The sad reality? The Tree wasn’t perfect – not by any stretch of the imagination. Look at that picture of the tree, again. There is nothing remotely perfect in it – but that represents at minimum 15 hours of work. Hanging and rehanging the tinsel and lights was simply a symptom of the compulsion she refused to treat. She would perform an annual feedback loop with them until she finally exhausted herself, and moved on to her next self imposed, joyless holiday labor that compounded her resentment and was just one more step towards the Merry Fucking Christmas Meltdown.

Finally, the tinsel would be just right and Tippy The Tree would be ready to decorate. But, it would be too late that night, and the hanging of ornaments would have to wait until the following evening.

Dad ignored the building mania every year. Instead, he immersed himself in the television, doing it from the comfort of an armchair whose fabric she chose, in a room whose walls were filled with her paintings and collages. Dad may have stopped drinking the year before I was born, but he was still trying to achieve that blackout state of oblivion.

As we went to bed The Tree fell over, unbidden.

 

JPEG A 0053

 

While my brothers were at school the next day dear old mom would be a busy little elf.

All of my brothers had the good fortune of escaping to school. Not so for me: In 4th, 5th and 6th grade I skipped school for the day so that I could learn the ins and outs of the whole obsessive business of Decorating Madness. Twice she worked it in with a print job – so, you know… Total Win-Win for her.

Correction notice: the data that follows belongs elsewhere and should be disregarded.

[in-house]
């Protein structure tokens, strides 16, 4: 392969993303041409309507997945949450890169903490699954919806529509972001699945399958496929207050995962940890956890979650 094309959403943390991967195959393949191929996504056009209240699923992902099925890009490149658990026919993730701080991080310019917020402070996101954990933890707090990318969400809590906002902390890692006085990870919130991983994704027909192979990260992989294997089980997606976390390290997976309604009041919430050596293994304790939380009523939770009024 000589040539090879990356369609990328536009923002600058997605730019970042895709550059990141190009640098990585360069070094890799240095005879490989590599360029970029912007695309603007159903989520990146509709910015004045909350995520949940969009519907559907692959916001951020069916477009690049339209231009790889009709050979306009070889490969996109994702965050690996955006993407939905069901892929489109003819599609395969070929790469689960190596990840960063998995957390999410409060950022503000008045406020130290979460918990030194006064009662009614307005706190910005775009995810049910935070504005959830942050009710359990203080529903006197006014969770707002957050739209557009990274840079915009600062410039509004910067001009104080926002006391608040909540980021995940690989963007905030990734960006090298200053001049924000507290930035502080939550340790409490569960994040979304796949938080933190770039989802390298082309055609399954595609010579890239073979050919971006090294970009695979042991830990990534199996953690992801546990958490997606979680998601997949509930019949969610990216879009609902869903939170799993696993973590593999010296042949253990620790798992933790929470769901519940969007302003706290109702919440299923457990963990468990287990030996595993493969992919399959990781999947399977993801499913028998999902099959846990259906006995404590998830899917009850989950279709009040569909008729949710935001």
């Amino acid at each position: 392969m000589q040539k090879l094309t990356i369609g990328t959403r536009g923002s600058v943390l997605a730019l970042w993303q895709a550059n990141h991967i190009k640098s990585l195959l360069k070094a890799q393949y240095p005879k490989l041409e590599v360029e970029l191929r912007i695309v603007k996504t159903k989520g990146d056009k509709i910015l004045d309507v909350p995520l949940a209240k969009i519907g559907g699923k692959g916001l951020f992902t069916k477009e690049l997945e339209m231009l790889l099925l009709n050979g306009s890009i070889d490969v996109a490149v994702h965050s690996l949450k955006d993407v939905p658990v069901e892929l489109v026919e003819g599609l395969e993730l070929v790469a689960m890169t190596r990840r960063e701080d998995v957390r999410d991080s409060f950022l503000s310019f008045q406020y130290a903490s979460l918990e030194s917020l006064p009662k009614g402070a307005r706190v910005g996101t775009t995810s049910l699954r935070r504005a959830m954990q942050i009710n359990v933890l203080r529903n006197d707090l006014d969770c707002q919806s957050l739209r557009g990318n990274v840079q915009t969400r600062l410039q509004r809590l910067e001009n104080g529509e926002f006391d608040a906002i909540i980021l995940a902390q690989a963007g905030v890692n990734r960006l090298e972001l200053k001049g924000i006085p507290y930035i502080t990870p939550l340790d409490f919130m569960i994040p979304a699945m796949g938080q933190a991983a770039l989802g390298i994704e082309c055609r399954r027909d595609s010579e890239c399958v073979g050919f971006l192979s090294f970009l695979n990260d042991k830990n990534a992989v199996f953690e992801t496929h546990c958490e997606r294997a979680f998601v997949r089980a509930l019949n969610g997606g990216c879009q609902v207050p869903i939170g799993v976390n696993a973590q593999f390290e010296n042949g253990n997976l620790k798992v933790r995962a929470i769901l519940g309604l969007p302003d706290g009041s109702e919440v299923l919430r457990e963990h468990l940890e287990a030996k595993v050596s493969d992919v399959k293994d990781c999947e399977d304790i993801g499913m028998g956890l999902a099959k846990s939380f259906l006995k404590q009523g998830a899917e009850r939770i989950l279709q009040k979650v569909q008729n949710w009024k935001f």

By the time I was on Mary Hartman, Mary Hartman I was never able to escape to school, and I had her neurotic ceremony of the season memorized.

There were boxes and boxes of decorations and every item not only had a predetermined place, it had to be taken out in order. Let me repeat that: decorations had to be removed from the box – box by box – in order.

You begin by dusting the tired, dog-eared wreath with the red bow, before hanging it up on the rusty nail between the two front windows. Next, a silk holly sprig would be hung on the front door, and plastic mistletoe would get taped to the doorway between the living room and the hall.

I would be rebuked if I went too fast. Each piece must be reverently unwrapped, dusted, placed just-so, and be glowingly admired before moving to the next object. I was admonished fervently: One must NEVER rush the boxes.

I learned to carefully unwrap the 5 small Santa mugs that were purchased for my brothers by a grandmother I never met, who died before I was born. I would remove the white tissue paper from each, revealing Santa’s smiling face, and take the long pieces of cotton batting from inside the mug, taking care to replace each piece of wrapping and baffling into the box from whence it came. When the mugs were unwrapped, and sitting on the lamp table, I would take a clean tea towel of the softest cotton and gently cradle each cup in the palm of my hand, brushing away any dirt or dust, taking care to never rub the paint. Afterward I’d run the cloth inside the mug, to make sure no offending particles were left inside a cup that no-one would ever drink from. When I’d cleaned all of my brother’s mugs I’d inspect them to make sure they gleamed. When Santa’s eyes were twinkling I’d place them in an exact semi-circle on the coffee table and look at it from the fireplace, and again from couch. All of the handles wouldn’t match up exactly the first time – and they HAD to be precisely the same way. So, I’d gingerly move the mugs telling myself ‘For the love of god DO NOT LEAVE ANY FINGERPRINTS‘.